It was the first day of our two week journey to Italy. I was overcome with excitement. Today was the day I would finally get to see the Vatican museums, a maze of rooms filled with priceless treasures spanning more than 2,000 years, made by some of the most famous artists who have ever lived. In just a few hours time I would be standing in the middle of St. Peter’s Basilica, one of the world’s oldest and most important churches. And I would finally have the chance to gaze up at the ceiling of the Sistine Chapel. I was so full of excitement, not even jet lag could slow me down.
The Walls of the Vatican
After a quick breakfast at the Trionfale Market (see post here), we made the quick walk to the Risorgimento Square to meet up with our tour group. We had booked a tour with a company called “Walks of Italy” (https://www.walksofitaly.com/vatican-tours/complete-vatican-tour). I could feel the excitement in the air as the group of 20 people began to gather in the square. We were greeted by our guide, a lovely Italian woman in her mid 30’s who had a degree in Ancient Roman history. She motioned for us to follow her across the street toward the steep walls of the Vatican. There were already throngs of people lining up in the hot sun. The line had already grown to about 10,000 people. I suddenly felt relieved that I had chosen to book the tour, which allowed us to skip past the line. I found out later that day that the Prime Minister of Poland as well as a large political delegation were visiting the Vatican that day, resulting in an unusually high number of people passing through the halls of the Vatican museums, around 29,000 people.
Crowd at the Vatican Museums
We walked past the crowd, following our guide’s makeshift flag, a pink silk scarf tied to the end of a pole. She went inside to obtain our passes then quickly returned, beckoning us to follow her through the doors of the museum. I could hardly contain my excitement!
Entrance to the Vatican Museums & pink tour flag
After passing through security, we entered into an atrium called the “Atrio dei Quattro Cancelli,” the “Atrium of the Four Gates,” a beautiful room filled with natural light, with four distinct corners. The atrium had been built during the 18th century, designed by the famous Roman artchitect Guiseppe Camporese. It had once served as an entrance for wealthy patrons of the Catholic church, the only people allowed to visit the museums at that time.
“Atrio dei Quattro Cancelli” “Atrium of the Four Gates”
The atrium led to a large courtyard called the “Cortile della Pigna,” the “Courtyard of the Pine Cone.”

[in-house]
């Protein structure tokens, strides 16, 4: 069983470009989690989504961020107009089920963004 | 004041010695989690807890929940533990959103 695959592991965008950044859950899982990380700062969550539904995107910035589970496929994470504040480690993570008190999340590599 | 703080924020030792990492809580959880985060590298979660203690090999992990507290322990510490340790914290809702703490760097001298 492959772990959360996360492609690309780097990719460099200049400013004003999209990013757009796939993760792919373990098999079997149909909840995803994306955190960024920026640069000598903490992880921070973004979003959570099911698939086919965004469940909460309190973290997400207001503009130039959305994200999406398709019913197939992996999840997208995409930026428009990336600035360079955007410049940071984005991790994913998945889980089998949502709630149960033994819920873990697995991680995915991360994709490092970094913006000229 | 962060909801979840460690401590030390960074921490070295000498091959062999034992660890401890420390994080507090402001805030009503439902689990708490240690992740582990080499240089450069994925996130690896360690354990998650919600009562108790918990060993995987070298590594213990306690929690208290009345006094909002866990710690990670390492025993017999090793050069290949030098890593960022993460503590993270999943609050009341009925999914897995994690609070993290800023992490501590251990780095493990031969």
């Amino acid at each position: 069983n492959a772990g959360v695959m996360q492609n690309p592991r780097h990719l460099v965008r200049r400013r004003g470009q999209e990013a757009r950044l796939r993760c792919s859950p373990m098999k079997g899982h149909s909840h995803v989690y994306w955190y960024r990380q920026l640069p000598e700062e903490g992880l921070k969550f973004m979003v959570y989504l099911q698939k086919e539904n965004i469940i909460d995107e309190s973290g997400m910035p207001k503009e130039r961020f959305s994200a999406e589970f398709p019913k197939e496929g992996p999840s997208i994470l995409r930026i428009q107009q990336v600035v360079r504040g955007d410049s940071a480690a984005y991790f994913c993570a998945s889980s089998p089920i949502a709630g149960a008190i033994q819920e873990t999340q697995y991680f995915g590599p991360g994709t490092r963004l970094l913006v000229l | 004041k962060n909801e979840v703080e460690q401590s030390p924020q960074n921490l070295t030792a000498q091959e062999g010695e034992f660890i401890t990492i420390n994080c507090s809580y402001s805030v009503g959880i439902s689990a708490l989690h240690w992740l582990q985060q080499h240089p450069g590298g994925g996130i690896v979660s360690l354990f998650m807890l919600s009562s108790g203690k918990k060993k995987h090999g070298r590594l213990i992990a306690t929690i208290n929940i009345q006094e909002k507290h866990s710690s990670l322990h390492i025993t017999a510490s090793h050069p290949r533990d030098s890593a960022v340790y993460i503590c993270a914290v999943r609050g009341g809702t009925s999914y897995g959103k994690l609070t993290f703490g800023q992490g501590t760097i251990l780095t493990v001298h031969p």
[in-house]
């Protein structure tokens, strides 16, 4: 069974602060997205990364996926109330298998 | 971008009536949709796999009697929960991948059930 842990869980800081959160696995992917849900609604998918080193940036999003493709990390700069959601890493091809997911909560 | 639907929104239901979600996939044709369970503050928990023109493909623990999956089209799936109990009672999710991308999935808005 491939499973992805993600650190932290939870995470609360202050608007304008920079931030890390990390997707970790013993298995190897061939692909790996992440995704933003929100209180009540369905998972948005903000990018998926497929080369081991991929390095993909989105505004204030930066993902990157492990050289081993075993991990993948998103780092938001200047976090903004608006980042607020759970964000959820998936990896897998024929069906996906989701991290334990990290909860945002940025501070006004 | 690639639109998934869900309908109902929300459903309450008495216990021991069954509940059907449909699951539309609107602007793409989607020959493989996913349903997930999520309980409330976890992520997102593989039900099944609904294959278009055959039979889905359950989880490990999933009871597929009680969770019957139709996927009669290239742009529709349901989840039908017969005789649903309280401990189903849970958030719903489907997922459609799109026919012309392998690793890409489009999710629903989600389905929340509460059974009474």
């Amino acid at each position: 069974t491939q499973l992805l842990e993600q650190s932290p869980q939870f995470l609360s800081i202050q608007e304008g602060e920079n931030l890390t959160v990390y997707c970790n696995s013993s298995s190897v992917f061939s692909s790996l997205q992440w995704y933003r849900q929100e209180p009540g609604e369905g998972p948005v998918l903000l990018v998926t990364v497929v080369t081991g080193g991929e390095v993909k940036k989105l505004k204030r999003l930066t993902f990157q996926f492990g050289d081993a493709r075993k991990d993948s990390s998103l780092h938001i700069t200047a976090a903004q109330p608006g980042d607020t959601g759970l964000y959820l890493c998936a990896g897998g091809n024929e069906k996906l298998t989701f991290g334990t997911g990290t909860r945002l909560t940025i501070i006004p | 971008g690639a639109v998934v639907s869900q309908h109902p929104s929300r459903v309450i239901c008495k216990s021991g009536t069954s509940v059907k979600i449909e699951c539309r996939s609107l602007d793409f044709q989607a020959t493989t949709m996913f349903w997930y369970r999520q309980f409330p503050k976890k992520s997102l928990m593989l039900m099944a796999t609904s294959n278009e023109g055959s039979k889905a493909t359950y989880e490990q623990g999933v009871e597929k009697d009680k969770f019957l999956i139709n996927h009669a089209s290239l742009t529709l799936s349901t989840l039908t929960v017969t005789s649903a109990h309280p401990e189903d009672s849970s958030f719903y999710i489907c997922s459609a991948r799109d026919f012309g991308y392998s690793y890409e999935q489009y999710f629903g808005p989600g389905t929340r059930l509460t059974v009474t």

View from the Courtyard of the Pine Cone
On one end of the courtyard stood a gigantic pine cone made of bronze standing almost 13 feet tall. It was surrounded by a beautiful fountain and two bronze peacocks on either side.
Giant Bronze “Pigna” “Pinecone”
The pinecone, fountain and peacocks were all part of the same set, dating from Roman times. The pine cone had once been a finial decoration on the top of Emperor Hadrian’s mausoleum, then later moved to the Temple of Isis near the Pantheon where it stood atop a fountain, water spouting out its top. In the ancient world, pine cones were symbols of eternal life, thus its presence at the Temple of Isis, the temple of the cult devoted to Isis, the Egyptian goddess of the underworld.
“Fontana della Pigna” “Fountain of the Pinecone”
The pine cone fountain were located inside a giant half dome, called a “Nicchione,” th “Great Niche,” which was designed during by architect Pirro Ligorio during the 17th century. He used the giant niche inside the Pantheon as an inspiration for designing the niche in this beautiful courtyard, making what became the largest niche ever to be built since the time of ancient Rome.
The “Nicchione” the “Great Niche” of the pinecone
On each side of the pine cone were recreations of bronze peacocks which had also stood atop Emperor Hadrian’s tomb, but can now be found inside the museum in the Chiaramonti Museum.
There were also two bronze lions from Babylon just below the fountain, also recreations. The originals had long ago been moved into the Chiaramonti as well.
Babylonian Lions in the “Cortile della Pigna” “Courtyard of the Pinecone”
In the center of the courtyard stood a giant, round bronze sculpture from the modern era called the “Sfera con Sfera,” “Sphere within a Sphere,” designed by sculptor Arnaldo Pomodoro in the mid 1990’s.
“Sfera con Sfera,” “Sphere within a Sphere”
Also on display in the courtyard was the Head of Emperor Augustus, the grandnephew of Julius Caesar, who became the first emperor of Rome in 30 B.C. The head was all that remained of this colossal marble statue which was found in the early 16th century and added to the Vatican museums.
The Head of Emperor Augustus
Standing on the edge of the courtyard I took one look back at the giant pine cone, reminding myself to take it all in. We were about to enter the museum’s Chiaramonti Wing where were would see some of the greatest works of art ever created, treasures obtained by the Catholic during an era when it was amassing great wealth which it used it to obtain important works of art from through out antiquity.
More stories coming…